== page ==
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Still Searching for the Balearic Beat

In this instalment of Steve KIW’s story of the Balearic Beat the establishment takes fright, a lot of blissed out ravers jump in coaches and record collections begin to look a lot more cosmopolitan…

 

Part Three: Vibes and feelings

 

1988 was dubbed the Second Summer Of Love. Politically the UK was in turmoil; football hooliganism had dominated the headlines for a decade and Prime Minister Margaret Thatcher had all but declared open warfare on the working classes, simultaneously trying to introduce ID cards for football fans, clamping down on the new rave culture and introducing the Poll Tax. Riots hit the streets and revolution, albeit with a smiley face, was in the air. Balearic’s big brother Acid House was the youth culture of the 80s in the way that punk was in the 70s and rock and roll had been for ravers’ parents a decade earlier and the establishment didn’t like it one bit. There hasn’t been a movement like these since.

 

After their clubs attracted attention from culture commentary magazines of the time like I-D and The Face, some DJs, such as Danny Rampling and Paul Oakenfold took steps along a path towards becoming household names and others, such as Tony Wilson, resident at both Spectrum and Land Of Oz, seemed to disappear. Word spread. Collectively the clubs, the DJs, the music and the ecstasy combined to kick start the Balearic scene in UK. Soft Rocks’ Andy Simms recalls: “I was going to nights around the Berkshire area: Queens, at the Colnbrook Yacht Club near Slough on the Sunday lunchtimes when Phil Perry was resident, was essential. So was Valbonnes in Maidenhead on Sunday nights and their amazing bank holiday all-dayers.” The documentary here.

 

 

Nicky Holloway ran coaches from London to his Special Branch parties at Rockley Sands in Poole Harbour and, as Andy continues: “Charlie Chester (later to run Flying Records) helped to open it up countrywide by running coach trips to like-minded clubs around the UK. I remember going on what was possibly the first trip up to Manchester with Rocky & Diesel, stopping at a mates pub on the way where the decks were being set up, and those guys playing, and then we went on to the Hacienda.  This went on to become a Balearic network; joining up with Venus in Nottingham, Back to Basics in Leeds and others. The fanzines, such as Boy’s Own, played a big part in it too.”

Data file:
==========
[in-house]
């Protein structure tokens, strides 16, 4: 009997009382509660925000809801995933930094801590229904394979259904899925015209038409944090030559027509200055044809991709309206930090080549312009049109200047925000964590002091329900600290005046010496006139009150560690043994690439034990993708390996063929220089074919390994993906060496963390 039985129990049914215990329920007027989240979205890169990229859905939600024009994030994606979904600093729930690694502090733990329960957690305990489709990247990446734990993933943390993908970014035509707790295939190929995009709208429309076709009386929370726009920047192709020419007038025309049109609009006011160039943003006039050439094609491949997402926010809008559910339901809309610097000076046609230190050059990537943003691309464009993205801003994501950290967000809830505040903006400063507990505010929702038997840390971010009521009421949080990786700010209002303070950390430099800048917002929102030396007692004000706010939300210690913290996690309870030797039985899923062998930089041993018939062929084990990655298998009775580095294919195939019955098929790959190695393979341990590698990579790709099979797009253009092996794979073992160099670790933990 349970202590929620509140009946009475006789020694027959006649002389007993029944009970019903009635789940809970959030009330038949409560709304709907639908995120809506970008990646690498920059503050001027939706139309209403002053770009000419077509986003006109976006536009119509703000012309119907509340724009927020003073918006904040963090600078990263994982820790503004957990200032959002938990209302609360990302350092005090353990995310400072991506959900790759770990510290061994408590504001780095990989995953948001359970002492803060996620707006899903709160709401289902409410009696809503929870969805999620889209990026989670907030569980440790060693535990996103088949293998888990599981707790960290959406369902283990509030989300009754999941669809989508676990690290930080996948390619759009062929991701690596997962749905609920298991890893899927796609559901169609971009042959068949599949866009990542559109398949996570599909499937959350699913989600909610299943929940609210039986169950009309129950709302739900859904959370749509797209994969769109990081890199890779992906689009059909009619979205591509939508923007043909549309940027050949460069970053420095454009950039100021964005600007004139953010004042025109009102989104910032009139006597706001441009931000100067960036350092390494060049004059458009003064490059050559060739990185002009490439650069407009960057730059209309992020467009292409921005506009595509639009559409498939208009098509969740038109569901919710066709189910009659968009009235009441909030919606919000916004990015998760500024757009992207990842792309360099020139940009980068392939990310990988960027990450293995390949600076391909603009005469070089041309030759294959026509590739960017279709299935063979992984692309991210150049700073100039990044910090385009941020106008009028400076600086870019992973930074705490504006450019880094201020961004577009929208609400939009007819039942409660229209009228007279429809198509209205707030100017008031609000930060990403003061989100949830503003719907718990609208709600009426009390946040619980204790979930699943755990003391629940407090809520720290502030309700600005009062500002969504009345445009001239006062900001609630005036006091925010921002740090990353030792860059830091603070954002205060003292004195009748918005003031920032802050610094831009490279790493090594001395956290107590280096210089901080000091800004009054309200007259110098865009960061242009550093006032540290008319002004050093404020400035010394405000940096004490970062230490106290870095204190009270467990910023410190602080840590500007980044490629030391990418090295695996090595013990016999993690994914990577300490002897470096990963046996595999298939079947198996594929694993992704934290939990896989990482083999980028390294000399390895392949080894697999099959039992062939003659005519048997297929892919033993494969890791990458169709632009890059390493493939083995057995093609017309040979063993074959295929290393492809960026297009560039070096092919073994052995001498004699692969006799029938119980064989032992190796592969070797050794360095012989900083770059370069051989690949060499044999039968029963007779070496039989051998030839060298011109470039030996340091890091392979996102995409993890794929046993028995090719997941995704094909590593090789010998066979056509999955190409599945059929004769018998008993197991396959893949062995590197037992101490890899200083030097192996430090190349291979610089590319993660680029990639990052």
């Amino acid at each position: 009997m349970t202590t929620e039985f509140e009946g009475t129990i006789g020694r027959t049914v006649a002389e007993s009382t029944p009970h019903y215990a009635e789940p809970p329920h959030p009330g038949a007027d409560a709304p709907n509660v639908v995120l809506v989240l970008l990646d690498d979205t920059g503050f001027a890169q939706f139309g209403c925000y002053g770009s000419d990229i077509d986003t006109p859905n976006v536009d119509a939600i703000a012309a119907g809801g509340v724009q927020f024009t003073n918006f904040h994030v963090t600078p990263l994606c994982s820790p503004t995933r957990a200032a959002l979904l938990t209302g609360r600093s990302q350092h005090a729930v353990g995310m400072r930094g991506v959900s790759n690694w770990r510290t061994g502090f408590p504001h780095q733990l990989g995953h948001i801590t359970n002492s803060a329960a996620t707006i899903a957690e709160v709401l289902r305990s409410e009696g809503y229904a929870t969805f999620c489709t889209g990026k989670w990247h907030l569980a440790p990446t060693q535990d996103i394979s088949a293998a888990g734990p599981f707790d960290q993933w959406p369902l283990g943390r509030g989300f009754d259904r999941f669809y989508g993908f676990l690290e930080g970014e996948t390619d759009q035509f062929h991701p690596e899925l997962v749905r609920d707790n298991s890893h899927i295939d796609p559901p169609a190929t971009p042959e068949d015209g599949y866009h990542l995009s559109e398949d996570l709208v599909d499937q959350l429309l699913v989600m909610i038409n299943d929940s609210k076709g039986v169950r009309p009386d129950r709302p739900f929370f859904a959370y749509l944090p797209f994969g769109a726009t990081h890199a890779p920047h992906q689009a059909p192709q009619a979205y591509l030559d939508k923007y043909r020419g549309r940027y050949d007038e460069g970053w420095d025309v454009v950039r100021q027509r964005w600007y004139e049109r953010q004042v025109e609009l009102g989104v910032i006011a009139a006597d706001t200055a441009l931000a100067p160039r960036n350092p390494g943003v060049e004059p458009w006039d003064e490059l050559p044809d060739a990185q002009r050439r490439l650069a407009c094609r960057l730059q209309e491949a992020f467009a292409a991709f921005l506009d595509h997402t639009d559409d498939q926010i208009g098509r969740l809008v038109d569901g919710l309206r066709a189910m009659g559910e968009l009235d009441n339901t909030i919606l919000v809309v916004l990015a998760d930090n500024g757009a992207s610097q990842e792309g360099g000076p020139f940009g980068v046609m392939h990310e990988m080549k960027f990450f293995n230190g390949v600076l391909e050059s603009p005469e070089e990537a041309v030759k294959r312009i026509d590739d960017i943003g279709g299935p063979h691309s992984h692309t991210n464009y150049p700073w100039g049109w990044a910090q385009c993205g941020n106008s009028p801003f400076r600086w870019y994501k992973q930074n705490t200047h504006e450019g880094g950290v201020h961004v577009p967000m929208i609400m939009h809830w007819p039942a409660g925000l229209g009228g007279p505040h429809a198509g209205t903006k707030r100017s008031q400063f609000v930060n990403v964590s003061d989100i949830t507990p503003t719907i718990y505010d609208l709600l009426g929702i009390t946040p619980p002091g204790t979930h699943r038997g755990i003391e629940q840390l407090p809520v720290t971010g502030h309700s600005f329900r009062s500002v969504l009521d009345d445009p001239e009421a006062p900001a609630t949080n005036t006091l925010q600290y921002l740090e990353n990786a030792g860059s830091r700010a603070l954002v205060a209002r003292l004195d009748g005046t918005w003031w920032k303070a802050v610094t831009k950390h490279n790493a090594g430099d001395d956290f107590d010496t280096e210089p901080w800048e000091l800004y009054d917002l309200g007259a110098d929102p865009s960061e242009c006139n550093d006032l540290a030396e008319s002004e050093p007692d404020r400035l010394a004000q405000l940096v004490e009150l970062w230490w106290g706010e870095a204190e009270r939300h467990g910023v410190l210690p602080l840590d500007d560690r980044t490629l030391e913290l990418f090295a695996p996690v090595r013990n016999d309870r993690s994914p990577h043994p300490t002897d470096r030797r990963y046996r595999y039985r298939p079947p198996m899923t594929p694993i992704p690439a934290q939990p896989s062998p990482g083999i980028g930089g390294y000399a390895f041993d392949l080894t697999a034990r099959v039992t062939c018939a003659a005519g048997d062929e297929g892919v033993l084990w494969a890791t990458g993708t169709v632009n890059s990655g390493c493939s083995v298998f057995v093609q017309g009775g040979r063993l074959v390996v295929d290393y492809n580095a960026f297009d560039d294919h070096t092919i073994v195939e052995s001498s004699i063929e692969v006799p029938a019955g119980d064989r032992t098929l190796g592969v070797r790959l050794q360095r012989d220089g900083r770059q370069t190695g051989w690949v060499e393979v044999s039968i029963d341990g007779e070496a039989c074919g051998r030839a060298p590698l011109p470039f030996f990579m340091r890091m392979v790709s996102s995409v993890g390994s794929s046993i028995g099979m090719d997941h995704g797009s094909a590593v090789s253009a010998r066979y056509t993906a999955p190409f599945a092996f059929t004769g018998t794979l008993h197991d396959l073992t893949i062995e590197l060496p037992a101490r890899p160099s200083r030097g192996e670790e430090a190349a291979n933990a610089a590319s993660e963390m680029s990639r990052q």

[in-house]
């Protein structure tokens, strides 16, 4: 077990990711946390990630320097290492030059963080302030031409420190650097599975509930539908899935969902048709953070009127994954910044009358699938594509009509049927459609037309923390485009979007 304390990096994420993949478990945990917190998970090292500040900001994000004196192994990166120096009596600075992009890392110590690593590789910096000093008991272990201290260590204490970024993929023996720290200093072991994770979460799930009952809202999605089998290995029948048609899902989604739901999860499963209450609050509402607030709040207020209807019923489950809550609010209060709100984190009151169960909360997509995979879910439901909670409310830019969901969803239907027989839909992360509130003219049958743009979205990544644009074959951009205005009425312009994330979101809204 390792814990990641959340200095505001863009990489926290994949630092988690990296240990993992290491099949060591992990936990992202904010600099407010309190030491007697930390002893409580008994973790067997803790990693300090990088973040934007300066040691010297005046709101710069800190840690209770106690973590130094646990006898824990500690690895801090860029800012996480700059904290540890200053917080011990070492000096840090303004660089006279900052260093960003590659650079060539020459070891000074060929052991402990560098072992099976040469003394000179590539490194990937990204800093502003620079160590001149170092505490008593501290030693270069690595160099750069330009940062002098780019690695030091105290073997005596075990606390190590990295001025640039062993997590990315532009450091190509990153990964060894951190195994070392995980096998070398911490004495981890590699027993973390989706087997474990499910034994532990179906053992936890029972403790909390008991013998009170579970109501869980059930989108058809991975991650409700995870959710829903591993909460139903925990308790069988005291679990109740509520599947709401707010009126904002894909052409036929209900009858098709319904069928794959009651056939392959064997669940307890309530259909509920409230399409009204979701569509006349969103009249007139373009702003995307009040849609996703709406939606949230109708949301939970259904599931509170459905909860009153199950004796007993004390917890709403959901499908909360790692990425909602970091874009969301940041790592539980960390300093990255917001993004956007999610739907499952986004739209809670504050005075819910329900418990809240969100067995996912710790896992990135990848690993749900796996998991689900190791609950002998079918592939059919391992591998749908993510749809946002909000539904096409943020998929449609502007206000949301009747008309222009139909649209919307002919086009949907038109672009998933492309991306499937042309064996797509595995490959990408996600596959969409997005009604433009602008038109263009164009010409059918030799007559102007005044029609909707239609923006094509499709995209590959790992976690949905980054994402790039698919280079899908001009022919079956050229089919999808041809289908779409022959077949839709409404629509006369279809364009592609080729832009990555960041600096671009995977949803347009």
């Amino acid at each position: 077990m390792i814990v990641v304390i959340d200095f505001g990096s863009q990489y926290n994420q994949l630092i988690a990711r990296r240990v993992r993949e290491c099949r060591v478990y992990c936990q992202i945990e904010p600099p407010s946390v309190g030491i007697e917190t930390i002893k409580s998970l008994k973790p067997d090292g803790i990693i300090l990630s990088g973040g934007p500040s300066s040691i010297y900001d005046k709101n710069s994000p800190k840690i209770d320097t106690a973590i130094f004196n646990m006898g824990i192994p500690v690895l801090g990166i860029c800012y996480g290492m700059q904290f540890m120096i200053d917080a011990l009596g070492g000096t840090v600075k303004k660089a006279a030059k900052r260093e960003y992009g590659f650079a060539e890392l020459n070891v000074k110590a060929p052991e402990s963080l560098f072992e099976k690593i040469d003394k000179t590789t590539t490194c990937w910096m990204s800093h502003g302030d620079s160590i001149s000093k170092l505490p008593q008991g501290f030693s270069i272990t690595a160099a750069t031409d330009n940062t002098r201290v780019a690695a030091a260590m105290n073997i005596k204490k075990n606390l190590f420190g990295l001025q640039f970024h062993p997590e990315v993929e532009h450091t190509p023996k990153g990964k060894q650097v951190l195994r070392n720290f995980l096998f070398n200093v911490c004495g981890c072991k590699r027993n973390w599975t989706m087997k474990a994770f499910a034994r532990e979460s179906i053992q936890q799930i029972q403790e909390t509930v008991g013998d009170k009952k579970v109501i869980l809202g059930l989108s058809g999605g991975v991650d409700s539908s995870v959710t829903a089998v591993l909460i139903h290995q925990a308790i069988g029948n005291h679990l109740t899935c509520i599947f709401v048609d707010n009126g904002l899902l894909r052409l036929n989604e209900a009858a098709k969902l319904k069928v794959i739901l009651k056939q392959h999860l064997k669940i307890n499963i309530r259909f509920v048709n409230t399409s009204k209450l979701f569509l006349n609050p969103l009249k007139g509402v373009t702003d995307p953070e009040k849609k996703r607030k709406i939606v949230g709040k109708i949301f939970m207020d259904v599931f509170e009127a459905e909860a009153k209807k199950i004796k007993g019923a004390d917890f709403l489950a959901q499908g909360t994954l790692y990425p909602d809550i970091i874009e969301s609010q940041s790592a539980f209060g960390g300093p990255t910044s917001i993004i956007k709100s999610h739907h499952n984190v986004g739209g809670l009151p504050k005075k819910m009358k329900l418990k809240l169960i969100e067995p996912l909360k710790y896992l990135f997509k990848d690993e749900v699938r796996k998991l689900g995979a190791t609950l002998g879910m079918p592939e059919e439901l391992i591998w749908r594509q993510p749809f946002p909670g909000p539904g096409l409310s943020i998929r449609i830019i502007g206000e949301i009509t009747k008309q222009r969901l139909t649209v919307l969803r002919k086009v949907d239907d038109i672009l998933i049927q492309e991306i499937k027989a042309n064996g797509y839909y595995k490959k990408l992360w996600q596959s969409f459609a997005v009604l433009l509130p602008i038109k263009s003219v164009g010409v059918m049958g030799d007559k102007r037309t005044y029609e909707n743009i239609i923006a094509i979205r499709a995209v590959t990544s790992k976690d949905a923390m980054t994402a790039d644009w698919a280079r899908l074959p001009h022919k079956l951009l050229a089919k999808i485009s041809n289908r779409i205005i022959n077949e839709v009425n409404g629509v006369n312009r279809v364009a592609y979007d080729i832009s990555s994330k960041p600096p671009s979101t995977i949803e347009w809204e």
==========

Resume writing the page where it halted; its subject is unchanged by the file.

Not just fanzines either. Suddenly records were being made that were aimed squarely at Balearic parties. Clubs and labels sprung up and record shops – always the epicentre of any burgeoning scene – opened everywhere. Bandwagonism followed and, of course, eventually, as with all the best youth cultures, the establishment took fright: “Peril of drug isle kids” screamed The S*n front page when they finally caught up in 1989. In 1990, faced with increasingly draconian punishments for throwing unlicensed parties in the English countryside, Charlie Chester organised ‘!90’ promising two weeks in Ibiza with DJs from the UK invited to spin at a mix of Ibiza clubs: Ku, Amnesia, Pacha, Es Paradis and Summum – the trip was captured for posterity in A Short Film About Chilling. But by this time, as we’ve seen elsewhere, the first wave of Balearic was already crashing on the rocks. House music was sweeping all before it, becoming the dominant mainstream sound of the 90s whilst the Balearic scene fragmented and key personnel followed different paths.